Before catching the ferry we had been invited for coffee with Kristian Steinsvik and his family. It was Kristians father and uncle who had so bravely tried to help my grandfathers crew from Halifax R9496 TL-L Sadly the entire crew perished in the crash. I had visited Kristian, his wife Inger and their two young sons, Stein and Ingar last year when I was in Norway. It was wonderful to see them all again and to be able to introduce them to John Morrison who they were very pleased to be able to meet.
John, Lynn, Morten and I sat with the Steinsvik family drinking coffee and talking.with a wonderful view looking out over Trondheimfjord through the large picture windows in their living room as the backdrop. All too soon it was time to leave but I had one final place to visit before leaving the area.
We drove a little way along the shore to Hassel Bay. It was here, not far out from the shore that Halifax R9496 TL-L with my grandfather as Pilot crash landed in flames on the night of March 30th 1942 killing all onboard. I walked the shoreline for a short while before sitting alone for a while on the pebbles with my own thoughts for the crew members who had lost their lives at this place. This was my second visit, and each time I have felt an overwhelming sadness but also I find it a comfort to be so close to the place where it all happened so many years ago. It is a beautiful place, very tranquil and I hope to return often.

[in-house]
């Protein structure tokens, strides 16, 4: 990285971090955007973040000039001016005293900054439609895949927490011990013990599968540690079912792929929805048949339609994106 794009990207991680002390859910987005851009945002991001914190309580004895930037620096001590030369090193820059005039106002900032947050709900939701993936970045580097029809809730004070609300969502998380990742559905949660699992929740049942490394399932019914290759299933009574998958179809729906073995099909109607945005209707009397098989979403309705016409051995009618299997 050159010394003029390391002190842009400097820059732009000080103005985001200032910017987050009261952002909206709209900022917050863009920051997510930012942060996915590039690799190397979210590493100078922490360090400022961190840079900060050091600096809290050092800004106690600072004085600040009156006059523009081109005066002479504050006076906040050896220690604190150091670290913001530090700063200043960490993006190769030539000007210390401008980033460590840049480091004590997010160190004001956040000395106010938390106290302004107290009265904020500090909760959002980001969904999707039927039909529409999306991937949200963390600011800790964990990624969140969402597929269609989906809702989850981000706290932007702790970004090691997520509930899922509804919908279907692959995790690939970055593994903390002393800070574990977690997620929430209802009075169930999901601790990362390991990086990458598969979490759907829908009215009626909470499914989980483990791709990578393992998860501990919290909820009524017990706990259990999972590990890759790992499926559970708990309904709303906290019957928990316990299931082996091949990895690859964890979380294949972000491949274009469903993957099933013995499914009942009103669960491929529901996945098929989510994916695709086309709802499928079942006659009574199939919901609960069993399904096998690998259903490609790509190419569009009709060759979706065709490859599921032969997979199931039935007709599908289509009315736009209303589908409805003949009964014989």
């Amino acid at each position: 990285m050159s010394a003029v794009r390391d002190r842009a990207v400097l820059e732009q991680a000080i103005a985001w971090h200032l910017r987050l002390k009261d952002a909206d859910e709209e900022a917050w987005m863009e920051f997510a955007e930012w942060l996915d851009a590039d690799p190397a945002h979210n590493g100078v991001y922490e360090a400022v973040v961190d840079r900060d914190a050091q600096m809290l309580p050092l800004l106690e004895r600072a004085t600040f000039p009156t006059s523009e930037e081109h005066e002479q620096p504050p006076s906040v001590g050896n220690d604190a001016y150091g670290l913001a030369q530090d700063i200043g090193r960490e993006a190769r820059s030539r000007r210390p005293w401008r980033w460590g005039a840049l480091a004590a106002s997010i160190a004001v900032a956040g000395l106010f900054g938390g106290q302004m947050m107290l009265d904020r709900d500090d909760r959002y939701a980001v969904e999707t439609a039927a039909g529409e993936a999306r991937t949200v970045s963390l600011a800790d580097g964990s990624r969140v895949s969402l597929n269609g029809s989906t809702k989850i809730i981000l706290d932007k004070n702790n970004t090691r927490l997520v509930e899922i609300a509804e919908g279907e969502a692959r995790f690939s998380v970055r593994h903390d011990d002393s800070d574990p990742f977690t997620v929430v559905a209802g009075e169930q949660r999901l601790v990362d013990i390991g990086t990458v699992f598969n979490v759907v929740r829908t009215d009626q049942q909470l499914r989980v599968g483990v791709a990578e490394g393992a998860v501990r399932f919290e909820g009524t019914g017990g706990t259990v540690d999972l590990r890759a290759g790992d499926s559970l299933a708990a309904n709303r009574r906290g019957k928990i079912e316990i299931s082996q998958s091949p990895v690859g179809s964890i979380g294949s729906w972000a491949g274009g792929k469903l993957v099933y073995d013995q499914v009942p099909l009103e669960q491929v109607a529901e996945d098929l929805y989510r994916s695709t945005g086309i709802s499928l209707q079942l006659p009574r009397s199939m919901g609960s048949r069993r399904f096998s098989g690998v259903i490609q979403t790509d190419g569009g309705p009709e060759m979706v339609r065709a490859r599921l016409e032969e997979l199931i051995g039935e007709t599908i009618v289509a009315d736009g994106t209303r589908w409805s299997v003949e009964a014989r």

There was little time to spare if we were to catch the ferry so we headed back to Rørvik and were one of the last cars onboard before she sailed. Once on the other side it wasn't long before we were back at Øysand and our little hut by the shore. It was time to pack up so that we were ready to leave in the morning. We had managed to fit so much into our week, but it still felt like we had been in Norway no time at all.